Thomas E. Peterson, professor of Italian in the department of Romance languages, has published a new book of literary criticism.
The Revolt of the Scribe in Modern Italian Literature offers a perceptive re-assessment of Italian literary culture focusing on the nature of modernity through the literature of those who revolt against established norms and expectations. By exploring selected works from authors such as Deledda, Foscolo, Ungaretti, Bertolucci and Valeri, Peterson considers, in the 384-page book, the categories of vatic poetry, the feminine voice and the writings of those on Italy’s cultural periphery.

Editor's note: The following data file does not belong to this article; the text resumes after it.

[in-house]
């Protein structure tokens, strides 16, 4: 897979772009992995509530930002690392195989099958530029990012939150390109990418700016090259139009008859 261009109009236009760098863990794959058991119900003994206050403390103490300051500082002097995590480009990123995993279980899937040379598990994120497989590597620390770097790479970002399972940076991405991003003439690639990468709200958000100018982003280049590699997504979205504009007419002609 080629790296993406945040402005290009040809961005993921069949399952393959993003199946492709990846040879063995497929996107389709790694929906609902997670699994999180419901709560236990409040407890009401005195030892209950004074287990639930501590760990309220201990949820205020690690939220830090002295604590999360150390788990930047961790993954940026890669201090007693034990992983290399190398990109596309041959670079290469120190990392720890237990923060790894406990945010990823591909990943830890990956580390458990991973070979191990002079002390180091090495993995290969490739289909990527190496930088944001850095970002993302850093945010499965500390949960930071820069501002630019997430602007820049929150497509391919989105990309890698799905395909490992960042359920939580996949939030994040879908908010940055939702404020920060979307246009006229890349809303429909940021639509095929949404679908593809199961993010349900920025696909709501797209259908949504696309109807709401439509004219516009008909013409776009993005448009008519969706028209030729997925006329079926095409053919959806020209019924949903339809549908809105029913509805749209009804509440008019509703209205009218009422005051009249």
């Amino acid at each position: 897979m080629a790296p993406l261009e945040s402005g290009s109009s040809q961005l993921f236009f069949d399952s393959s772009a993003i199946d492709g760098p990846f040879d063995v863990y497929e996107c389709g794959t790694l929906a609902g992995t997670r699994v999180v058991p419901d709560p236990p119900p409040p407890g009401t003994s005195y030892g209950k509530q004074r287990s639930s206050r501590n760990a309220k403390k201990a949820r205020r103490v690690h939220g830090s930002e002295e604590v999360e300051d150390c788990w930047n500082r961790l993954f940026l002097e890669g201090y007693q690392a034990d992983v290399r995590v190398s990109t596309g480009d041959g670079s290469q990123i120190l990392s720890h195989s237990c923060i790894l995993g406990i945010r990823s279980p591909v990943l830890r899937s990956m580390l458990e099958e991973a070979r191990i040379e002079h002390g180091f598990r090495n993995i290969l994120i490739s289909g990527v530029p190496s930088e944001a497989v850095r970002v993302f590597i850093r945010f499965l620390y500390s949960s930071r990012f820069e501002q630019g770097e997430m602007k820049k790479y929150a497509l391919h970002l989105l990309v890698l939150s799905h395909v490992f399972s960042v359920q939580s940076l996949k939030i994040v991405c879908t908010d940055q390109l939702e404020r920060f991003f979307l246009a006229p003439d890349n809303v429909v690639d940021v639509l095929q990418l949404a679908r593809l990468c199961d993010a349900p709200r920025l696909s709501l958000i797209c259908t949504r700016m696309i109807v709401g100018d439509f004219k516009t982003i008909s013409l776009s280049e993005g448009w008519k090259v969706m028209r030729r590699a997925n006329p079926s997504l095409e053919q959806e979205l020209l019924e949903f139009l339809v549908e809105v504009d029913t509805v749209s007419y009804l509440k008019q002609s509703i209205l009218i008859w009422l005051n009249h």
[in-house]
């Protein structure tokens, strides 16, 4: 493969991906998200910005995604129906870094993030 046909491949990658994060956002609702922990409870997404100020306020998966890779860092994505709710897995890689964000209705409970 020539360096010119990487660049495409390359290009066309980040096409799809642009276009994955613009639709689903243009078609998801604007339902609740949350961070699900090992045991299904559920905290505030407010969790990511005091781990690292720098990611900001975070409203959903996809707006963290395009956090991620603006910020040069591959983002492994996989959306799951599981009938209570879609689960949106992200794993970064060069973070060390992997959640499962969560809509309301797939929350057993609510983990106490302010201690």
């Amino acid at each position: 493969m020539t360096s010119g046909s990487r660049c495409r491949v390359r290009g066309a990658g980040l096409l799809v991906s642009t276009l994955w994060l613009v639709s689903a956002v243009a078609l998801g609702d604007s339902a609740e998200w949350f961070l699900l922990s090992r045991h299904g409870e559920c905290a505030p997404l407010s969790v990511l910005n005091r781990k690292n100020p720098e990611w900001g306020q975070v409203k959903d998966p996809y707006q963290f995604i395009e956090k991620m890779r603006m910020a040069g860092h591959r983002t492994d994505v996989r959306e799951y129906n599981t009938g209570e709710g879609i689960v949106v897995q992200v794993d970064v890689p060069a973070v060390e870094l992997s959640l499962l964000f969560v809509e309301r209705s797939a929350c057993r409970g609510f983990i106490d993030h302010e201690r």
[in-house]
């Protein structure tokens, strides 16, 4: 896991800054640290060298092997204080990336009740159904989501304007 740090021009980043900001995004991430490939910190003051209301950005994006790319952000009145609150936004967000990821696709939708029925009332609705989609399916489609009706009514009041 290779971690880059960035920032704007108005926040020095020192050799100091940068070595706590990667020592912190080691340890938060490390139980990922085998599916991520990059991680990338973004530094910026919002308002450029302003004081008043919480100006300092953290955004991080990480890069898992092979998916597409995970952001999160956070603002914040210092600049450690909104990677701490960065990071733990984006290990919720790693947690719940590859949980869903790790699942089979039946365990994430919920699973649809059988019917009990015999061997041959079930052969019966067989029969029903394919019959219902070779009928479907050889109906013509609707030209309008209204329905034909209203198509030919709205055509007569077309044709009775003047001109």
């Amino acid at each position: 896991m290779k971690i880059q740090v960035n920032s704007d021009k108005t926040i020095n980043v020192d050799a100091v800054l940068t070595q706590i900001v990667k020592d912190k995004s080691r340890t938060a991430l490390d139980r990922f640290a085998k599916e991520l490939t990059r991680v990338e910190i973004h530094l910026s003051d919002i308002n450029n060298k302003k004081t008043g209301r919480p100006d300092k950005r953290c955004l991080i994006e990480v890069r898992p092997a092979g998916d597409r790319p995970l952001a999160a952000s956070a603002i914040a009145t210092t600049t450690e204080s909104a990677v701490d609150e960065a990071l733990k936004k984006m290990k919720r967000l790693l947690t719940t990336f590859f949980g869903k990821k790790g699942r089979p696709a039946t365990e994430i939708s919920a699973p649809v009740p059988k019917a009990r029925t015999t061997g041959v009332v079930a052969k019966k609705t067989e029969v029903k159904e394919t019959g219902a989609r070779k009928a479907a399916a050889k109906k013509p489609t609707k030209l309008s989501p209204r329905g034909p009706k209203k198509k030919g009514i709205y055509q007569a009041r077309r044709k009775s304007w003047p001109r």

As practitioners of literary Italian, Peterson argues that these authors are conscious of their role in preserving both language and tradition during a period of great upheaval and national transformation. At the same time, they use their writings to move towards change, combat alienation and reconfigure the self in relation to the community.
“The Revolt of the Scribe in Modern Italian Literature is an interesting and informative re-evaluation of modern Italian literary history,” said Laura Wittman, a faculty member in the department of French and Italian at Stanford University. “Peterson’s readings of individual authors are nuanced, thoughtful and especially insightful as regards inter-textual and cultural contexts.”